With Christian children, teens and young adults leaving the church at epidemic rates, it's essential that parents train their children to know, understand, and be able to defend the faith once for all delivered to the saints. Kevin Swanson, an Orthodox Presbyterian pastor and homeschool dad, has written a one-volume textbook/workbook designed to instill the fundamentals of a Christian worldview into upper elementary and middle school students.
Based largely on the thought of Cornelius Van Til who developed the idea of presuppositional apologetics,What Does the Bible Say About That? distills a variety of complex topics and concepts into a form younger students can understand. Swanson investigates truth claims, the problem of the one and the many, the nature of human and divine authority, and much more, using the Bible as the sole guide for determing what is true and what is untrue in the world.
How Does This Work?
What Does the Bible Say About That? is comprised of ten lessons that each include content to read, Scripture reading and memorization, questions to answer, vocabulary, and games. Swanson begins with the statement in Proverbs 1:7 that "the fear of the Lord is the beginning of wisdom," and points to the Bible as the only arbiter of truth. He alerts kids to the fact that the world is full of liars, even very intelligent ones, who will attempt to convince them that God's Word can't be trusted.
The flow of this course is intuitive, moving from the fact that the Bible is our only sure rule of life and doctrine, to the question of origins, the problems of ethics, anthropology, and civil government. Swanson doesn't shy away from using (and defining) big words from time to time, but this is anything but a threatening text. Students should have no difficulty understanding what they read, though that's not to say that they won't have to wrestle with the ideas themselves.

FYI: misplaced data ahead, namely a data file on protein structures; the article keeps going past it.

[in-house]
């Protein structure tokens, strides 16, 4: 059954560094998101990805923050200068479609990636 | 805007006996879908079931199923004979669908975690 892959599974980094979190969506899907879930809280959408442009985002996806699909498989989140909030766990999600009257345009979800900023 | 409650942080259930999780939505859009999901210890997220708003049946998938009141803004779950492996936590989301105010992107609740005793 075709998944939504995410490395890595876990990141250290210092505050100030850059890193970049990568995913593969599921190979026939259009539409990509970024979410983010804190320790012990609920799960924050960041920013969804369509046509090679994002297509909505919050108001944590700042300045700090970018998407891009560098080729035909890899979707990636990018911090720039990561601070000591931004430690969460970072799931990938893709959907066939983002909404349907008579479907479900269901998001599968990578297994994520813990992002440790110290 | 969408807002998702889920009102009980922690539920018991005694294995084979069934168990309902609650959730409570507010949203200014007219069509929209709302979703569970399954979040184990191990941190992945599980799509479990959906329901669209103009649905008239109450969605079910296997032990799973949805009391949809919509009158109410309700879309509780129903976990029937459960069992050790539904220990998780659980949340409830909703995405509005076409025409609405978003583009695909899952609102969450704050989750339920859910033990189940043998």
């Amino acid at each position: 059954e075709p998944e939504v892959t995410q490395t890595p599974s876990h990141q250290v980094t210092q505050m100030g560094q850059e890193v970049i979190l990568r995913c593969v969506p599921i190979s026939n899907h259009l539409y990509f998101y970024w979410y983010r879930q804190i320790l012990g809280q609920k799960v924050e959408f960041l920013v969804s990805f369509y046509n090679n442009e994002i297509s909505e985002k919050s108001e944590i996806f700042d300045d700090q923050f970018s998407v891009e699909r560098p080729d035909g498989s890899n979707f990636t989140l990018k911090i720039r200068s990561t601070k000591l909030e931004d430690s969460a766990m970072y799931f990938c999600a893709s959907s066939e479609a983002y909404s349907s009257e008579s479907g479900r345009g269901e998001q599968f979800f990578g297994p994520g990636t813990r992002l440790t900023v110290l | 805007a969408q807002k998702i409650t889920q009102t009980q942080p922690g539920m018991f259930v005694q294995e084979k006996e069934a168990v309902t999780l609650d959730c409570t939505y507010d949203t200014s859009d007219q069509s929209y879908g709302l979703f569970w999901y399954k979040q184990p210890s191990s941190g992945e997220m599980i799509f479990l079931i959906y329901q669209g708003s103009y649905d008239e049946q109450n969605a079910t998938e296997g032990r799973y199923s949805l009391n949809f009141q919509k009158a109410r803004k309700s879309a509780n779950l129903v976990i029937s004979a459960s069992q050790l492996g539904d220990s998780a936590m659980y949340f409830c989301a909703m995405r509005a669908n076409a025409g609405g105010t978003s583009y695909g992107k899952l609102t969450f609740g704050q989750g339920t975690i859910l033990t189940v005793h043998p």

In fact, getting them to grapple with these concepts is exactly the point of the book. While there are plenty of questions to answer at the end of each lesson, along with fun games (word searches, crosswords, etc.),What Does the Bible Say About That? isn't meant to be a series of assignments for kids to complete and move on from. Rather, it's intended to help them ask the title question about every topic under the sun, and to look to the Bible to answer it.
There are some black and white illustrations, but the emphasis isn't on entertainment. The emphasis is on helping Christian kids understand what they believe and why. Students could simply work through the text on their own (there's an answer key to the questions in the back), but ideally parents (or Sunday school teachers, etc.) will interact with their kids as they work through this material and attempt to make sense of the biblical worldview.
Obviously, or perhaps not given the current state of Christian education, Swanson's text is filled with Scripture, but he also draws on the Westminster Shorter Catechism. Since this is a worldview course about the Bible, man's wisdom isn't the focus. Unlike other programs, this one also doesn't spend a lot of time comparing Christianity to other religions or worldviews, instead focusing positively on what Christians teach and believe, and their reasons for doing so.
Our Honest Opinion
This is a very good course, and we highly recommend it. It's short, easy to use, and self-contained. You'll definitely want to have your kids do more work on this topic, butWhat Does the Bible Say About That? provides a very good foundation. A good place to go after this would be Marcia Brim's worldview curriculum, followed by Richard Pratt'sEvery Thought Captive,Apologetics to the Glory of God by John Frame, and Greg Bahnsen'sAlways Ready.
Review by C. Hollis Crossman
C. Hollis Crossman used to be a child. Now he is a husband and father, teaches adult Sunday school in his Presbyterian congregation, and likes weird stuff. He might be a mythical creature, but he's definitely not a centaur.Read more of his reviews here.
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